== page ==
YOUTH VOICES MATTER

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By Mashudu Mzimba

  • South Africa is gearing up for its May 29, 2024 elections, prompting youth in Imbali Township, Pietermaritzburg, to convene and address concerns within the democratic framework, seeking avenues for positive change and contributing to the nation’s future.
  • The youth dialogue session, facilitated by Umzansi Youth in Business, a non-profit supported by the Department of Social Development, featured key stakeholders like the Department of Social Development, SASSA, and the KwaZulu-Natal Provincial Government.
  • Aligned with the African Union Aspiration 6 Agenda 2063, youth engagement centred on sharing experiences and confronting challenges, from educational aspirations hindered by financial constraints to the pressing realities of unemployment, limited opportunities, and social adversities.

South Africa will hold its elections on 29th May 2024. Young people in Imbali Township, Pietermaritzburg, assembled to express their concerns within the framework of democracy and explore potential solutions to foster positive change and contribute to the nation’s prosperous future.

The youth dialogue session led by Umzansi Youth in Business, an NPO funded by the Department of Social Development, pulled together several stakeholders to showcase government services to the youth. Some stakeholders included the Department of Social Development and its agency, the South African Social Security Agency (SASSA), and the KwaZulu-Natal Provincial Government.

The African Union Aspiration 6 Agenda 2063 emphasises the importance of African youth in shaping the future of the continent and recognises their vital role in the decision-making process.

Within this context, the youth were engaged to share their experiences and the current status quo on the issues affecting them.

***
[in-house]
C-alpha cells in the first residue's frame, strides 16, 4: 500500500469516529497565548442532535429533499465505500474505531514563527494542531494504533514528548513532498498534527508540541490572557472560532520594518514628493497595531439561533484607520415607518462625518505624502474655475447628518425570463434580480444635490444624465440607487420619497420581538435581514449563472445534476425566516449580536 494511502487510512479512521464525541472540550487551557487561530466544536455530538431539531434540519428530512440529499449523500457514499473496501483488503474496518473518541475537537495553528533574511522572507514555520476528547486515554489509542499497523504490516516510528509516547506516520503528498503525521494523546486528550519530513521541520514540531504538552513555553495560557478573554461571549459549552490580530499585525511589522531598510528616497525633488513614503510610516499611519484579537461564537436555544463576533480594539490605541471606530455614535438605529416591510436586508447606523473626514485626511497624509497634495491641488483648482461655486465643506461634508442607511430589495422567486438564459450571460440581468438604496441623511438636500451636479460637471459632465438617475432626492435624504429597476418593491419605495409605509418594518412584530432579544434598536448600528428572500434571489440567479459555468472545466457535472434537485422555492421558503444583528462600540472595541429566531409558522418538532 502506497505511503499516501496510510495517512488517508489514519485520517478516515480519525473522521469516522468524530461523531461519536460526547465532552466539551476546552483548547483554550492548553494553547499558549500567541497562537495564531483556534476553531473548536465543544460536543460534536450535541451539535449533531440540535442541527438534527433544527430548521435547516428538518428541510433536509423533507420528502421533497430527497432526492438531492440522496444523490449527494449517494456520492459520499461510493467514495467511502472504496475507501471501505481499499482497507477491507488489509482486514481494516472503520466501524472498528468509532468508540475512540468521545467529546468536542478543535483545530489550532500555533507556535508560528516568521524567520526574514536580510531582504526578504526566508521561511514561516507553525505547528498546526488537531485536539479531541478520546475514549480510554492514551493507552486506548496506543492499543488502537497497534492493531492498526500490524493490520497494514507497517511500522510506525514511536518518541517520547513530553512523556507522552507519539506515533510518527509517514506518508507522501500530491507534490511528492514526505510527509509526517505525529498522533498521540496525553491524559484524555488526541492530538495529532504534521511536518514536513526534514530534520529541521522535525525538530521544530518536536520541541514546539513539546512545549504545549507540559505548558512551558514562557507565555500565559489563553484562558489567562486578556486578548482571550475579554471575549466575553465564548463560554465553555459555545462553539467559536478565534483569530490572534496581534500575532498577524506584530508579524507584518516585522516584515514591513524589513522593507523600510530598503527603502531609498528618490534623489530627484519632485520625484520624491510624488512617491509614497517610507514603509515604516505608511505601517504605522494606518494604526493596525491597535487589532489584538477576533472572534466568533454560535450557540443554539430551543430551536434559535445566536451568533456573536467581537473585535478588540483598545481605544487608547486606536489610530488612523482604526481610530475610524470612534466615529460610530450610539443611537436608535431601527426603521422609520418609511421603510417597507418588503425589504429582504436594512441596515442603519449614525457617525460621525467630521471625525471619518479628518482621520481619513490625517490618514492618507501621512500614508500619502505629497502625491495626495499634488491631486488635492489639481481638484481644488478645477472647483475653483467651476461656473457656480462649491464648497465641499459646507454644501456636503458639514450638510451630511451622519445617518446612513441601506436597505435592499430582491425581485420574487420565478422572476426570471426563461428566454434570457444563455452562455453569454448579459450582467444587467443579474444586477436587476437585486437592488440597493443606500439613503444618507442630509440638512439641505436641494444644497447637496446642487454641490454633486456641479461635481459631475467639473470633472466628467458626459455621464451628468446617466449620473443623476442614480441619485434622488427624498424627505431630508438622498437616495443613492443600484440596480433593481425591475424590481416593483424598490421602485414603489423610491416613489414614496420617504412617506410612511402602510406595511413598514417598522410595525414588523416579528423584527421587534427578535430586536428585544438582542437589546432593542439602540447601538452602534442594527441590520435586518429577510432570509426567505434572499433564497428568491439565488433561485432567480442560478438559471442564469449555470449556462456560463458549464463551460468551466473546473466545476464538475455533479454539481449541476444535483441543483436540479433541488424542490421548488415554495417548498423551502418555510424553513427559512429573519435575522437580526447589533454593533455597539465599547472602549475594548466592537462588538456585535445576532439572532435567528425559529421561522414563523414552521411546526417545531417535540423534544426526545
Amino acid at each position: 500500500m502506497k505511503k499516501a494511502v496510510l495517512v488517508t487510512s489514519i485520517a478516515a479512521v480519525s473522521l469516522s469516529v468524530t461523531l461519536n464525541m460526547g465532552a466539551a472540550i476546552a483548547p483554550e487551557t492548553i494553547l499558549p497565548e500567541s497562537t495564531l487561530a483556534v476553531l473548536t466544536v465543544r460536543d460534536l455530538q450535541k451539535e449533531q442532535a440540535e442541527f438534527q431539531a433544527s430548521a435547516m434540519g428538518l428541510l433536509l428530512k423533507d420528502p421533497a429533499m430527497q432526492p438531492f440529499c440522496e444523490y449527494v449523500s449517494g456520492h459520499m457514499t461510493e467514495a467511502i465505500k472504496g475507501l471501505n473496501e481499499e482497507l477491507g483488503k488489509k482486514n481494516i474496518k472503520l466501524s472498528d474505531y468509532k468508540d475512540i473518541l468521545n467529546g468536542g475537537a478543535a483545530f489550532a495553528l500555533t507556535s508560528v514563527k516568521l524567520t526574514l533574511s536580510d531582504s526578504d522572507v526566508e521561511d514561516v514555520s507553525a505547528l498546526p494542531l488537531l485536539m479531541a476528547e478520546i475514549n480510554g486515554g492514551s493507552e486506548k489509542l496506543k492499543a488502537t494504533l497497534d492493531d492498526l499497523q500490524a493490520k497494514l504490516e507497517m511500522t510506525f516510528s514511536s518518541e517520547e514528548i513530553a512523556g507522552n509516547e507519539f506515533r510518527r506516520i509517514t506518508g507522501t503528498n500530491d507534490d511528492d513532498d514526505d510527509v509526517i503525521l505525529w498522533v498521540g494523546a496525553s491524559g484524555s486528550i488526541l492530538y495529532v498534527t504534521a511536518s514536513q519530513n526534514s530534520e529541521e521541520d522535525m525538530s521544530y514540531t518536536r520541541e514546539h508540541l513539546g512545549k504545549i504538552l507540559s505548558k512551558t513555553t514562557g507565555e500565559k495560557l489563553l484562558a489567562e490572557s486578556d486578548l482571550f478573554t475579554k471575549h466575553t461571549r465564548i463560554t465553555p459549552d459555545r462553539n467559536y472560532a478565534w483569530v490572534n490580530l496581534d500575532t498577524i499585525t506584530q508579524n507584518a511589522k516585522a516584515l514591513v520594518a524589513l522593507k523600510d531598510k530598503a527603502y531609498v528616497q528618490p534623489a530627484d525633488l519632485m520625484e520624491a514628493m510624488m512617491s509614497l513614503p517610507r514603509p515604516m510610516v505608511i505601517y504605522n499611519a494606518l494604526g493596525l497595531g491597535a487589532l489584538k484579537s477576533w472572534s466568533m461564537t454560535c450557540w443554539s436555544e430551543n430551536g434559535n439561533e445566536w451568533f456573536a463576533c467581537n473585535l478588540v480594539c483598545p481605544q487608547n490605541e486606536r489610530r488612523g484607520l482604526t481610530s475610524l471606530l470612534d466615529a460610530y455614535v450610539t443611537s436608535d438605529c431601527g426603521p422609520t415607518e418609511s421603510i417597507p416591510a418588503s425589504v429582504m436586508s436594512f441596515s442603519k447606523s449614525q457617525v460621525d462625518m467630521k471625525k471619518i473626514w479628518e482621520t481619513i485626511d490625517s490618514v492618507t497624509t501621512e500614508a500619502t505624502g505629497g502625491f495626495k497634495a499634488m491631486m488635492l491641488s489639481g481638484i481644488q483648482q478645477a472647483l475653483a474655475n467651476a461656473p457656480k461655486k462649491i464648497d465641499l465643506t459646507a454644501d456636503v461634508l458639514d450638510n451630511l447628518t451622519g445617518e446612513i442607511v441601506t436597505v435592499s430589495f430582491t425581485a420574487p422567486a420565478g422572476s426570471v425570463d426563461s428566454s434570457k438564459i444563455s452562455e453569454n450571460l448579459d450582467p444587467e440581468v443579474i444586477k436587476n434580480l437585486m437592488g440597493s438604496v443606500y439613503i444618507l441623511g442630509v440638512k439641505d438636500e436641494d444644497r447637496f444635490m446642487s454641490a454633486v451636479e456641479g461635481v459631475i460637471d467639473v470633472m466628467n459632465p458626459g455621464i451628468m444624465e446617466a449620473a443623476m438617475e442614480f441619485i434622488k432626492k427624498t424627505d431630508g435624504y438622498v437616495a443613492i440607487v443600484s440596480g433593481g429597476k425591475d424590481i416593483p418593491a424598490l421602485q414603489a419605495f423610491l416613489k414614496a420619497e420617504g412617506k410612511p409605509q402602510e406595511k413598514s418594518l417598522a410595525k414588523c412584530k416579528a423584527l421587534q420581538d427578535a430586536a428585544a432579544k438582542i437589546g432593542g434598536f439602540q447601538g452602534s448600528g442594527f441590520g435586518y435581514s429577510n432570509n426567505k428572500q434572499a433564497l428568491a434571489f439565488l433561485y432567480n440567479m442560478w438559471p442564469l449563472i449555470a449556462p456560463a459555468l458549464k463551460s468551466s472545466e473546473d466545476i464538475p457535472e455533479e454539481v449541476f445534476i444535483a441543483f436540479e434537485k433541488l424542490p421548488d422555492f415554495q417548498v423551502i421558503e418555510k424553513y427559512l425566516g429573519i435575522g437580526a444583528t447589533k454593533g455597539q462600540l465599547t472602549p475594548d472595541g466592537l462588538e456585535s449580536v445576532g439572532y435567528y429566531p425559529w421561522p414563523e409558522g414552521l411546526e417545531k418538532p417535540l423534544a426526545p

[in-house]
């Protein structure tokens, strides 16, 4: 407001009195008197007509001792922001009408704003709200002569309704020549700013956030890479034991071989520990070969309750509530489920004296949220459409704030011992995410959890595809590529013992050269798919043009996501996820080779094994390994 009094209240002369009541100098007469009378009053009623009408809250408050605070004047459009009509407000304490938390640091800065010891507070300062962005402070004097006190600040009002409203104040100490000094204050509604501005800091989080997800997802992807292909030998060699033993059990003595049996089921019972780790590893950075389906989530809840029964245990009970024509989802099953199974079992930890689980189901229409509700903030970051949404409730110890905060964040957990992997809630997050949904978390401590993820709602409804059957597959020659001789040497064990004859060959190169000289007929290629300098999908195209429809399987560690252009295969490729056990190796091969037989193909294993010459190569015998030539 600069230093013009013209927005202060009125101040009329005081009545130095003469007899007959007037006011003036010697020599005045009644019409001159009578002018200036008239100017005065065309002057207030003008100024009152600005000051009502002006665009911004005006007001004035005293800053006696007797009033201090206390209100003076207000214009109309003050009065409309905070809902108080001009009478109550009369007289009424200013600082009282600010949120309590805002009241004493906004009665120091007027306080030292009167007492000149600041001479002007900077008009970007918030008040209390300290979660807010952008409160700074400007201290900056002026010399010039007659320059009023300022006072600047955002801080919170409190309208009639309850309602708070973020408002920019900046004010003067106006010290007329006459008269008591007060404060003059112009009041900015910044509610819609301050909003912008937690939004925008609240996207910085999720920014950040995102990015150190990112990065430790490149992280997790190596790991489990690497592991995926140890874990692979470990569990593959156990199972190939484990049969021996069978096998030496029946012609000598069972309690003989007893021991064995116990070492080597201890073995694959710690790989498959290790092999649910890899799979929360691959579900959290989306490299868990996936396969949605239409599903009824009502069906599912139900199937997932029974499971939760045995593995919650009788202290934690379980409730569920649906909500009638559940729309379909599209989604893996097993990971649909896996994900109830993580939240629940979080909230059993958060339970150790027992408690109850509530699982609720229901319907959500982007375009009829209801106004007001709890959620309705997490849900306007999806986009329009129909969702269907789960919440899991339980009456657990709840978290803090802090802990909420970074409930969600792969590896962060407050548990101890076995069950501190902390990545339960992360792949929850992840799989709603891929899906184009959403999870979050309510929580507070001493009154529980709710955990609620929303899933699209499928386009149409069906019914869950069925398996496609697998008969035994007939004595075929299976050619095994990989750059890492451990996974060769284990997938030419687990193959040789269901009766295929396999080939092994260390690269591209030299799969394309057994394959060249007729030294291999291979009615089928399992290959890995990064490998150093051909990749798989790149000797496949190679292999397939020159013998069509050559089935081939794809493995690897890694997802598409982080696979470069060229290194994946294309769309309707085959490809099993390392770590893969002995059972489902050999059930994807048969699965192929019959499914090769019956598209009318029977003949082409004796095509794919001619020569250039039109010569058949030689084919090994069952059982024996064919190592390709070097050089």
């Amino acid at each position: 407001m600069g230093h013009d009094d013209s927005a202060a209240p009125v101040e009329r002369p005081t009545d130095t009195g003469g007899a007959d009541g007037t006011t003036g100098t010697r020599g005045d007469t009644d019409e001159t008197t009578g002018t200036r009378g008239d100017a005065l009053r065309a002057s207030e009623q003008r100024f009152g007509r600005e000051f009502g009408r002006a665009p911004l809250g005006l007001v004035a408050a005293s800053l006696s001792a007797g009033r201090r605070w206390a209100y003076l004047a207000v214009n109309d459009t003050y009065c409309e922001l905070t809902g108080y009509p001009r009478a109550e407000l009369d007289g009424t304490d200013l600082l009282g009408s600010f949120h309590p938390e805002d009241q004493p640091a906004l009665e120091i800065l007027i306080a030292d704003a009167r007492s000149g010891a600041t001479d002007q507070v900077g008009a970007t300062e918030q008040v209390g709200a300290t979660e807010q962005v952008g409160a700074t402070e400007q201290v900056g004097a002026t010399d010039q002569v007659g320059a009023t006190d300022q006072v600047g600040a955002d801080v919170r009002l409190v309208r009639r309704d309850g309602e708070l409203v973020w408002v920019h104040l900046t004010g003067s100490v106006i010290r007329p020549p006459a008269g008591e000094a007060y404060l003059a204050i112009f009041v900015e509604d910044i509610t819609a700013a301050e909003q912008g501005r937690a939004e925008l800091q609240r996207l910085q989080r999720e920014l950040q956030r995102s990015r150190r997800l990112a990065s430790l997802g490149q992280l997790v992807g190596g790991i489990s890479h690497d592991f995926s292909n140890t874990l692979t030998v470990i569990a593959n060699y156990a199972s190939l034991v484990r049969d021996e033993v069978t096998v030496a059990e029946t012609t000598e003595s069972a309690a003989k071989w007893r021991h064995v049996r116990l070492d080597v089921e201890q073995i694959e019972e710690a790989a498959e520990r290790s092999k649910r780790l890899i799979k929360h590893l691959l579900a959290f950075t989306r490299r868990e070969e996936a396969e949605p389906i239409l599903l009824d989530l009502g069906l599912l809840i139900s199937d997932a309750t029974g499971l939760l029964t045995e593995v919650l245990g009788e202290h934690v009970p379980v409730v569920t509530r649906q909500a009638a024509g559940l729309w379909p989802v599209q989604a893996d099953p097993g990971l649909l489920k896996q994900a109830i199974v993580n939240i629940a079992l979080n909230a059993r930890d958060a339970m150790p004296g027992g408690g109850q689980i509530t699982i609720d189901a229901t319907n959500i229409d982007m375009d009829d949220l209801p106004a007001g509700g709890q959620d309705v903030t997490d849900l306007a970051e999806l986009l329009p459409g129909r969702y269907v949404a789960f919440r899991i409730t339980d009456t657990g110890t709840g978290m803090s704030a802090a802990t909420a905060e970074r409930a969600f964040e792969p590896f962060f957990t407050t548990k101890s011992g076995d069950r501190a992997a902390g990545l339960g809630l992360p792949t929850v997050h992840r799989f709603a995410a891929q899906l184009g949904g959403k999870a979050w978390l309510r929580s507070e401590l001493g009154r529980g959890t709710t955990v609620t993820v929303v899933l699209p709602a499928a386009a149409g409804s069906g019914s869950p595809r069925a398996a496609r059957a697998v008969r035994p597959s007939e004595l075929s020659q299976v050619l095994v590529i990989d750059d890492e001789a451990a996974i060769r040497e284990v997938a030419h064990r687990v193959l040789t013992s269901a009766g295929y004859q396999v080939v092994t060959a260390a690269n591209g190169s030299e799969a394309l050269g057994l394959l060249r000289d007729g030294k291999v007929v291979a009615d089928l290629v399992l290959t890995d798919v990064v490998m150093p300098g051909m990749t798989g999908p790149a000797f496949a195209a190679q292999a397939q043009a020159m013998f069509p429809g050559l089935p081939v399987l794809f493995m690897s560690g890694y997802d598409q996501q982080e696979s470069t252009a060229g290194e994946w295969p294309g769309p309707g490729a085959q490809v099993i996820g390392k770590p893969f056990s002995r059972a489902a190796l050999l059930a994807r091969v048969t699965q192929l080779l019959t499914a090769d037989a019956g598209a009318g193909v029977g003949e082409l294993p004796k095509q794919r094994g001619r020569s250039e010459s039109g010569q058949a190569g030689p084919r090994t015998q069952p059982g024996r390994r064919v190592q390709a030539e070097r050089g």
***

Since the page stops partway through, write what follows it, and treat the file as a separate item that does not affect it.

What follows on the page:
Samukelisiwe Ngcobo (27), a delegate from Imbali, expressed her aspiration to study social work. However, she faced barriers to pursuing her dream due to a lack of financial assistance.

“I have a matric and security certificate but cannot find work, my dream is to study social work so that I can make a difference in my community and assist the government in addressing social ills in South Africa, especially here. 

A mother of two who is currently unemployed struggles to support her children and meet their needs. She emphasises that without the child support grant and the Social Relief of Distress grant amounting to R350, life would be extremely challenging for her and her family.

An ambitious Anele Mshengu (19), also from Imbali, stated that growing up in an area where there is a lack of opportunities for the youth, unemployment, lack of recreational facilities, substance abuse, and crime is discouraging.

“It is not yet Uhuru, we are growing up without good role models. We do not even have recreational facilities that we can use to stimulate our minds and play. It is disheartening to see people sitting at home with proper qualifications,” said Anele.

A second-year student also mentioned that she is an active member of her community and has undertaken the responsibility of assisting the youth by disseminating information about bursaries, employment prospects, and business opportunities.

Pictures by Precious Mupenzi

 

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